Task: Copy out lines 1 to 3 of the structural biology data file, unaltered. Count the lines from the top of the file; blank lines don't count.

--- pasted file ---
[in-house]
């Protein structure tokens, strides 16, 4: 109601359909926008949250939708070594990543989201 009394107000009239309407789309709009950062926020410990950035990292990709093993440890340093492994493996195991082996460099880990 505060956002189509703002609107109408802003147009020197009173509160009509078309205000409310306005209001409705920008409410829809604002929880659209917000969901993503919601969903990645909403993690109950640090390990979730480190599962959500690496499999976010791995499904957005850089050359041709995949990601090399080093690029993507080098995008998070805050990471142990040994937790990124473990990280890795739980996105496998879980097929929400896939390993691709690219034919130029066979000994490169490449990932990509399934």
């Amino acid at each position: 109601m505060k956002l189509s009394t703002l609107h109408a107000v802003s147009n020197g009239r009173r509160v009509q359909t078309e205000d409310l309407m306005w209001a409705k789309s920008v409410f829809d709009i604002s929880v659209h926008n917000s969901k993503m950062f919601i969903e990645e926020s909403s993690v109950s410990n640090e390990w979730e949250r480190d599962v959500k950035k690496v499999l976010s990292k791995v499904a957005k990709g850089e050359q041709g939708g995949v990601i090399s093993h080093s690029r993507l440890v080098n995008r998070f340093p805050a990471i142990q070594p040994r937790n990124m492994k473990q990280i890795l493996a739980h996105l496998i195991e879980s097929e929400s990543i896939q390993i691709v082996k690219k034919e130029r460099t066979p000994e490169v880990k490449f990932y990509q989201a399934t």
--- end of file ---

[in-house]
């Protein structure tokens, strides 16, 4: 109601359909926008949250939708070594990543989201 009394107000009239309407789309709009950062926020410990950035990292990709093993440890340093492994493996195991082996460099880990 505060956002189509703002609107109408802003147009020197009173509160009509078309205000409310306005209001409705920008409410829809604002929880659209917000969901993503919601969903990645909403993690109950640090390990979730480190599962959500690496499999976010791995499904957005850089050359041709995949990601090399080093690029993507080098995008998070805050990471142990040994937790990124473990990280890795739980996105496998879980097929929400896939390993691709690219034919130029066979000994490169490449990932990509399934």
């Amino acid at each position: 109601m505060k956002l189509s009394t703002l609107h109408a107000v802003s147009n020197g009239r009173r509160v009509q359909t078309e205000d409310l309407m306005w209001a409705k789309s920008v409410f829809d709009i604002s929880v659209h926008n917000s969901k993503m950062f919601i969903e990645e926020s909403s993690v109950s410990n640090e390990w979730e949250r480190d599962v959500k950035k690496v499999l976010s990292k791995v499904a957005k990709g850089e050359q041709g939708g995949v990601i090399s093993h080093s690029r993507l440890v080098n995008r998070f340093p805050a990471i142990q070594p040994r937790n990124m492994k473990q990280i890795l493996a739980h996105l496998i195991e879980s097929e929400s990543i896939q390993i691709v082996k690219k034919e130029r460099t066979p000994e490169v880990k490449f990932y990509q989201a399934t």